You will find a few of the hostels and a couple of the shops on the main road hire body boards and surf boards. This is ideal because the waters here are perfect for that - just not swimming.
    c%*

    Palms on Hikkaduwa Hikkaduwa Hikkaduwa after the rains Hikkaduwa beach Hikkaduwa again
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    Tsunami memorial

    by hydronetta Written Oct 16, 2006

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    The most tragic memorial proving the disastrous power of the tsunami that hit Sri Lanka is the train that was destroyed by the gigantic wave with a lot of casualties. The original train stands in Hikkaduwa train station as a tragic memorial to those lost. Concidering the weight and dimensions of such train one can realize the size of the distraction.

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    An interesting little temple.

    by planxty Written Mar 14, 2014

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    I mentioned in my introduction page to Hikkaduwa that it is very much a beach resort orientated place, and it is. I am not really much of a beach bunny and my guide book had very helpfully suggested a temple that might be worth visiting and so that is what I did. The guidebook instructions were not hugely explicit and we had just had a fairly violent rainstorm but I knew which side road off the main coastal road to follow and, by some act of karma if you believe in such, I found myself plodding along behind a young Buddhist monk in full regalia. I had just about worked out that there was not much of religious significance in the town and reckoned he was headed for the temple / monastery. It proved to be a good plan and he "guided" me (we did not speak) along a little side track where I came upon the temple you see pictured.

    It is neither the oldest nor most impressive Buddhist temple I have ever been to n my travels but it was very tranquil and spiritually pleasing in it's way. I know this may sound a little odd coming from one who has professed his atheism often on the pages of this website but I almost inevitably find a sense of peace in a gurdwara, mosque, church, synagogues, temple or whatever. Maybe that is the idea.

    I had the place more or less to myself, at least as far as visitors were concerned. I exchanged a bit of banter with some young novice monks, took a few photos which, on reflection, quite surprise me. It can be difficult in Sri Lanka to differentiate between Buddhist and Hindu paces of worship. Certainly there were plenty of Buddha images but I am sure I also saw Lord Ganesh and various other Hindu gods represented. Again, this pleased me immensely. Coming from a part of the world that has been torn apart brutally in the name of religion over centuries, it sort of gave me hope in a strange way. I am not saying I had a Damascene conversion or anything but I just felt good about life when I left this place. Visit it and you may just feel the same.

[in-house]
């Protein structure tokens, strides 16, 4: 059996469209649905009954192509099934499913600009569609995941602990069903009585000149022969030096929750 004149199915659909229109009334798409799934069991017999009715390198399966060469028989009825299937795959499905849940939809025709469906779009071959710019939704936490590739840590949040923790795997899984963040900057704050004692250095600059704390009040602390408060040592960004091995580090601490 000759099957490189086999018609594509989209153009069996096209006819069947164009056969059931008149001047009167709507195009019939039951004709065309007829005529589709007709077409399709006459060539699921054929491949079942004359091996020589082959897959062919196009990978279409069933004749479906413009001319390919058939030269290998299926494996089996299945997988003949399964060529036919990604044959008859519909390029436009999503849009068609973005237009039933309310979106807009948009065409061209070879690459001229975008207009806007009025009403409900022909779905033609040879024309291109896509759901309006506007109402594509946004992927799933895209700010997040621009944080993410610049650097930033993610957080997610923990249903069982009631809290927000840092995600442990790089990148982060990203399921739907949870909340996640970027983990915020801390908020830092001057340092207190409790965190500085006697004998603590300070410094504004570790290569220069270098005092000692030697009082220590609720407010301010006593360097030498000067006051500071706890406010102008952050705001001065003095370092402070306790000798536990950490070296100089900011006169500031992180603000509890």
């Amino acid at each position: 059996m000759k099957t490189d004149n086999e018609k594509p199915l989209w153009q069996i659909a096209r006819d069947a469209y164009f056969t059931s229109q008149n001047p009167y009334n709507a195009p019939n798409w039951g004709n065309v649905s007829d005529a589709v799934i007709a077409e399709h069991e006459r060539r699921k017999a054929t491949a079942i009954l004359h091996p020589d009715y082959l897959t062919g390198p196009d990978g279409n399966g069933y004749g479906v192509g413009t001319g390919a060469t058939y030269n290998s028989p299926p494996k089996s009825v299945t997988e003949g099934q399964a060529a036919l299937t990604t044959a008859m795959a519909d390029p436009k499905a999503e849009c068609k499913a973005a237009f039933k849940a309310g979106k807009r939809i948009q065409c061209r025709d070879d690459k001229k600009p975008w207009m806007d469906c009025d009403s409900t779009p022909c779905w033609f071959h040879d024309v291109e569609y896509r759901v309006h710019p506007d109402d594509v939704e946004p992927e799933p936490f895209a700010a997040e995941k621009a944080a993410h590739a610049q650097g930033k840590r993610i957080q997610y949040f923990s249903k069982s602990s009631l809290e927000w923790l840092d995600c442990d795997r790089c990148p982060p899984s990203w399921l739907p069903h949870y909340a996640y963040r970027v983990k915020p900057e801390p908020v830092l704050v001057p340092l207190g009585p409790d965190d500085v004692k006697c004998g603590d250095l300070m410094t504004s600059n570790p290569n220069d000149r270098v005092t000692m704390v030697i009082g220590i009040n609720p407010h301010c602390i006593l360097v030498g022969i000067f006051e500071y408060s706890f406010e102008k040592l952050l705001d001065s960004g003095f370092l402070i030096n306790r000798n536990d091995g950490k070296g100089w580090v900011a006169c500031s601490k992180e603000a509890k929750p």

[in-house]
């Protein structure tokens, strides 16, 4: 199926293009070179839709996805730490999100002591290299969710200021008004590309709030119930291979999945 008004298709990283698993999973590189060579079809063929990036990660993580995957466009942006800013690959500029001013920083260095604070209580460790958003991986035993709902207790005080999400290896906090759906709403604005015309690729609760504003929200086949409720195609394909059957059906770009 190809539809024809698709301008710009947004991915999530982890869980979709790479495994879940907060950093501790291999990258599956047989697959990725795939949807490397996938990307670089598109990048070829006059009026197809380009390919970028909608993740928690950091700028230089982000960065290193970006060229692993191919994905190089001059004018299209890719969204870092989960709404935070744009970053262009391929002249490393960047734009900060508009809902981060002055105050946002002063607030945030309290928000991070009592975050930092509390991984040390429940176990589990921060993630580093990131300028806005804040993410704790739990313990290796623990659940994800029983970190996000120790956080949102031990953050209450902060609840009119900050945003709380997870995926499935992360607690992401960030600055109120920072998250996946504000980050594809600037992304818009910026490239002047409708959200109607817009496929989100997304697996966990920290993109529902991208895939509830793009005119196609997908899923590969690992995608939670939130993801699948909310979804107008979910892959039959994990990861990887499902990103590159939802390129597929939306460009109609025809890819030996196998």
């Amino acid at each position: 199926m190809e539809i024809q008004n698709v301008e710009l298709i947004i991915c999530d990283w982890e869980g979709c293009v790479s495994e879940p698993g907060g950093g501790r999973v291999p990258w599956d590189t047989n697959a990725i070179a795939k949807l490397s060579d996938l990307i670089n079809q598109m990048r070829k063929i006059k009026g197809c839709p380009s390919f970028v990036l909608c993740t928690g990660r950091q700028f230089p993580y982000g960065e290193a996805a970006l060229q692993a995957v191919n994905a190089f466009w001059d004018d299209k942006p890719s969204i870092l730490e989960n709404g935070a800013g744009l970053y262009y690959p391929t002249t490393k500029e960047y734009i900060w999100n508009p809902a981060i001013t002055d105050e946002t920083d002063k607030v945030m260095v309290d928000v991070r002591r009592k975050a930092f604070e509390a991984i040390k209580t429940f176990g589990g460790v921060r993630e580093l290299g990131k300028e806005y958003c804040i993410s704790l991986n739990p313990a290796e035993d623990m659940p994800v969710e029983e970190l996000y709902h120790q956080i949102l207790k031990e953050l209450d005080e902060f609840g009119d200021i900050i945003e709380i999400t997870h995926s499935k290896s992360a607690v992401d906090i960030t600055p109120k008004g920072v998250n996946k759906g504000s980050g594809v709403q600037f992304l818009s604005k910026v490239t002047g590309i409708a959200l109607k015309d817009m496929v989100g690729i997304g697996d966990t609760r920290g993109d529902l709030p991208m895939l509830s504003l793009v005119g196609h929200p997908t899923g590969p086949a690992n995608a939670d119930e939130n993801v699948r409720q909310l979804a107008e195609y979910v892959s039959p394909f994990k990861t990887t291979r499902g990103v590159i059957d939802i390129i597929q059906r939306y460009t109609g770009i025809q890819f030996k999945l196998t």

As for the logistics, it is called the Gangarama Mahavihara and sits just off the Baddegama Road. Ask any of the wonderfully friendly locals, they will guide you. There is a ice little walk back into town along the banks of the canal / river which I shall deal with in a separate tip.

    Admission is free but naturally there are donation boxes.

    Gangarama Mahavihara, Hikkaduwa, Sri lanka. Gangarama Mahavihara, Hikkaduwa, Sri lanka. Gangarama Mahavihara, Hikkaduwa, Sri lanka. Gangarama Mahavihara, Hikkaduwa, Sri lanka. Gangarama Mahavihara, Hikkaduwa, Sri lanka.
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    Beautiful Golden Sandy Beach at Hikkaduwa

    by Pakistaniguy Updated Oct 11, 2003

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    During the Off Season, which is from May to October, most of the places and shops are closed and sea also gets quite rough. so, be careful and take precautionary measures before doing anything in water.

    The complete view of the beach in the background.